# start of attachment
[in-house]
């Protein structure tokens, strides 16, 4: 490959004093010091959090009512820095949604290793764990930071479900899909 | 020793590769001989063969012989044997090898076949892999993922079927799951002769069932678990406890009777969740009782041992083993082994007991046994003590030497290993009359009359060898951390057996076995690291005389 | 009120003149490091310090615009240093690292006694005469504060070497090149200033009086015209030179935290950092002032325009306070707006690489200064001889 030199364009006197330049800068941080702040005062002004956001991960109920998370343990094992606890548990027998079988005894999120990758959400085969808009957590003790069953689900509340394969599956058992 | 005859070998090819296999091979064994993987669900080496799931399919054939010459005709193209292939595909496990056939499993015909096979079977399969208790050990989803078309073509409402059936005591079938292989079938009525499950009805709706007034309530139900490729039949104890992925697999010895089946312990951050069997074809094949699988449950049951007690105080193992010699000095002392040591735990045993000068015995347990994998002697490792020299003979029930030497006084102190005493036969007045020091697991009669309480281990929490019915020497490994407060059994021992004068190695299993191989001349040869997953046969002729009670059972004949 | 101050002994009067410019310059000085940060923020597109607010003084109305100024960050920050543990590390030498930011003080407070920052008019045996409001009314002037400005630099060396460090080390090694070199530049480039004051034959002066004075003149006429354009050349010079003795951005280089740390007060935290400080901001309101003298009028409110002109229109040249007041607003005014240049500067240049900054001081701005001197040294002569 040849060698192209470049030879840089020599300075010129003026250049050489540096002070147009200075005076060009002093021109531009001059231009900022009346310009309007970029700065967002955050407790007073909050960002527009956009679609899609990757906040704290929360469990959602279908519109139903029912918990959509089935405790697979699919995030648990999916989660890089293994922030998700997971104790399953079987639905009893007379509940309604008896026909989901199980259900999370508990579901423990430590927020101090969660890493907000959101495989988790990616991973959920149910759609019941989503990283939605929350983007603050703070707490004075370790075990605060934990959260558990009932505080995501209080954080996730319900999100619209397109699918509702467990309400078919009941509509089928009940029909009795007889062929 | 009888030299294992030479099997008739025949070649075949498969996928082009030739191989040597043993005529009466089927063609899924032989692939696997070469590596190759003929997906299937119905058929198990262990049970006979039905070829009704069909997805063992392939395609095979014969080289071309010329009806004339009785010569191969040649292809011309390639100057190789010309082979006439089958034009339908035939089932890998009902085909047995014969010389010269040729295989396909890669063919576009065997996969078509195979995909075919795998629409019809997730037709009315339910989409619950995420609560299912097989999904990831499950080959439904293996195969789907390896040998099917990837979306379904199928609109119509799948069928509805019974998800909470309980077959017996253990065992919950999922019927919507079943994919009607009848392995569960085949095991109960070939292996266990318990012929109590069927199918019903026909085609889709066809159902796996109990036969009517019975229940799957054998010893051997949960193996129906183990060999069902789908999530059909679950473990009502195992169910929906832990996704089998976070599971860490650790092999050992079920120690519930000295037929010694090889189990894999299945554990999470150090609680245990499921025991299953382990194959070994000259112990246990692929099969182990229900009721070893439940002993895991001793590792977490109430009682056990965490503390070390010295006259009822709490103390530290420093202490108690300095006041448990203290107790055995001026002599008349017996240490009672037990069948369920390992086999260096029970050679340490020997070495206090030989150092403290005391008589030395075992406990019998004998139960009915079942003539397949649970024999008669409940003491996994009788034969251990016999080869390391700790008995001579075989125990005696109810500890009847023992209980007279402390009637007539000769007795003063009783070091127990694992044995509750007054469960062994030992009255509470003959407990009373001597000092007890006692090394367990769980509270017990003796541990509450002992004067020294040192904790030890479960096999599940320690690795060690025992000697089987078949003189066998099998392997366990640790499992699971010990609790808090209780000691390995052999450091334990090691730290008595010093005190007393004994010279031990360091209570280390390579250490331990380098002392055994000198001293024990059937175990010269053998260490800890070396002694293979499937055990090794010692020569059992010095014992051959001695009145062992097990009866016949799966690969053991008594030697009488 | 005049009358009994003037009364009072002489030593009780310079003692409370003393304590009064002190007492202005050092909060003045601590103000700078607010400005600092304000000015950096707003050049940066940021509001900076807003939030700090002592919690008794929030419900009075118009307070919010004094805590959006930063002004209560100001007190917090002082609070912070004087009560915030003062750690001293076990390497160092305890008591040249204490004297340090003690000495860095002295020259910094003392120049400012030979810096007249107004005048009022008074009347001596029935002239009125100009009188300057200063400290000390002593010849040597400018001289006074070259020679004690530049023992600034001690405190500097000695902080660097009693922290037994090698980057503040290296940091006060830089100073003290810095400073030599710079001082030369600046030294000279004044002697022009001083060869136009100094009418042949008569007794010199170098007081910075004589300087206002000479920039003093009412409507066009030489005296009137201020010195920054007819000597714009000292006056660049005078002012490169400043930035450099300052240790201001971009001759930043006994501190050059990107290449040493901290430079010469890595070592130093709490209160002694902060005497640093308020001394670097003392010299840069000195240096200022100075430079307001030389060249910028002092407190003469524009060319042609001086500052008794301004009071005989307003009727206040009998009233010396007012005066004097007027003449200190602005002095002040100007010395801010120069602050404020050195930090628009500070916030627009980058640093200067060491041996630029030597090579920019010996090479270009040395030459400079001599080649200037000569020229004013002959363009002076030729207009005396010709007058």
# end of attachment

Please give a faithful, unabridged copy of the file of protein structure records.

[in-house]
């Protein structure tokens, strides 16, 4: 490959004093010091959090009512820095949604290793764990930071479900899909 | 020793590769001989063969012989044997090898076949892999993922079927799951002769069932678990406890009777969740009782041992083993082994007991046994003590030497290993009359009359060898951390057996076995690291005389 | 009120003149490091310090615009240093690292006694005469504060070497090149200033009086015209030179935290950092002032325009306070707006690489200064001889 030199364009006197330049800068941080702040005062002004956001991960109920998370343990094992606890548990027998079988005894999120990758959400085969808009957590003790069953689900509340394969599956058992 | 005859070998090819296999091979064994993987669900080496799931399919054939010459005709193209292939595909496990056939499993015909096979079977399969208790050990989803078309073509409402059936005591079938292989079938009525499950009805709706007034309530139900490729039949104890992925697999010895089946312990951050069997074809094949699988449950049951007690105080193992010699000095002392040591735990045993000068015995347990994998002697490792020299003979029930030497006084102190005493036969007045020091697991009669309480281990929490019915020497490994407060059994021992004068190695299993191989001349040869997953046969002729009670059972004949 | 101050002994009067410019310059000085940060923020597109607010003084109305100024960050920050543990590390030498930011003080407070920052008019045996409001009314002037400005630099060396460090080390090694070199530049480039004051034959002066004075003149006429354009050349010079003795951005280089740390007060935290400080901001309101003298009028409110002109229109040249007041607003005014240049500067240049900054001081701005001197040294002569 040849060698192209470049030879840089020599300075010129003026250049050489540096002070147009200075005076060009002093021109531009001059231009900022009346310009309007970029700065967002955050407790007073909050960002527009956009679609899609990757906040704290929360469990959602279908519109139903029912918990959509089935405790697979699919995030648990999916989660890089293994922030998700997971104790399953079987639905009893007379509940309604008896026909989901199980259900999370508990579901423990430590927020101090969660890493907000959101495989988790990616991973959920149910759609019941989503990283939605929350983007603050703070707490004075370790075990605060934990959260558990009932505080995501209080954080996730319900999100619209397109699918509702467990309400078919009941509509089928009940029909009795007889062929 | 009888030299294992030479099997008739025949070649075949498969996928082009030739191989040597043993005529009466089927063609899924032989692939696997070469590596190759003929997906299937119905058929198990262990049970006979039905070829009704069909997805063992392939395609095979014969080289071309010329009806004339009785010569191969040649292809011309390639100057190789010309082979006439089958034009339908035939089932890998009902085909047995014969010389010269040729295989396909890669063919576009065997996969078509195979995909075919795998629409019809997730037709009315339910989409619950995420609560299912097989999904990831499950080959439904293996195969789907390896040998099917990837979306379904199928609109119509799948069928509805019974998800909470309980077959017996253990065992919950999922019927919507079943994919009607009848392995569960085949095991109960070939292996266990318990012929109590069927199918019903026909085609889709066809159902796996109990036969009517019975229940799957054998010893051997949960193996129906183990060999069902789908999530059909679950473990009502195992169910929906832990996704089998976070599971860490650790092999050992079920120690519930000295037929010694090889189990894999299945554990999470150090609680245990499921025991299953382990194959070994000259112990246990692929099969182990229900009721070893439940002993895991001793590792977490109430009682056990965490503390070390010295006259009822709490103390530290420093202490108690300095006041448990203290107790055995001026002599008349017996240490009672037990069948369920390992086999260096029970050679340490020997070495206090030989150092403290005391008589030395075992406990019998004998139960009915079942003539397949649970024999008669409940003491996994009788034969251990016999080869390391700790008995001579075989125990005696109810500890009847023992209980007279402390009637007539000769007795003063009783070091127990694992044995509750007054469960062994030992009255509470003959407990009373001597000092007890006692090394367990769980509270017990003796541990509450002992004067020294040192904790030890479960096999599940320690690795060690025992000697089987078949003189066998099998392997366990640790499992699971010990609790808090209780000691390995052999450091334990090691730290008595010093005190007393004994010279031990360091209570280390390579250490331990380098002392055994000198001293024990059937175990010269053998260490800890070396002694293979499937055990090794010692020569059992010095014992051959001695009145062992097990009866016949799966690969053991008594030697009488 | 005049009358009994003037009364009072002489030593009780310079003692409370003393304590009064002190007492202005050092909060003045601590103000700078607010400005600092304000000015950096707003050049940066940021509001900076807003939030700090002592919690008794929030419900009075118009307070919010004094805590959006930063002004209560100001007190917090002082609070912070004087009560915030003062750690001293076990390497160092305890008591040249204490004297340090003690000495860095002295020259910094003392120049400012030979810096007249107004005048009022008074009347001596029935002239009125100009009188300057200063400290000390002593010849040597400018001289006074070259020679004690530049023992600034001690405190500097000695902080660097009693922290037994090698980057503040290296940091006060830089100073003290810095400073030599710079001082030369600046030294000279004044002697022009001083060869136009100094009418042949008569007794010199170098007081910075004589300087206002000479920039003093009412409507066009030489005296009137201020010195920054007819000597714009000292006056660049005078002012490169400043930035450099300052240790201001971009001759930043006994501190050059990107290449040493901290430079010469890595070592130093709490209160002694902060005497640093308020001394670097003392010299840069000195240096200022100075430079307001030389060249910028002092407190003469524009060319042609001086500052008794301004009071005989307003009727206040009998009233010396007012005066004097007027003449200190602005002095002040100007010395801010120069602050404020050195930090628009500070916030627009980058640093200067060491041996630029030597090579920019010996090479270009040395030459400079001599080649200037000569020229004013002959363009002076030729207009005396010709007058």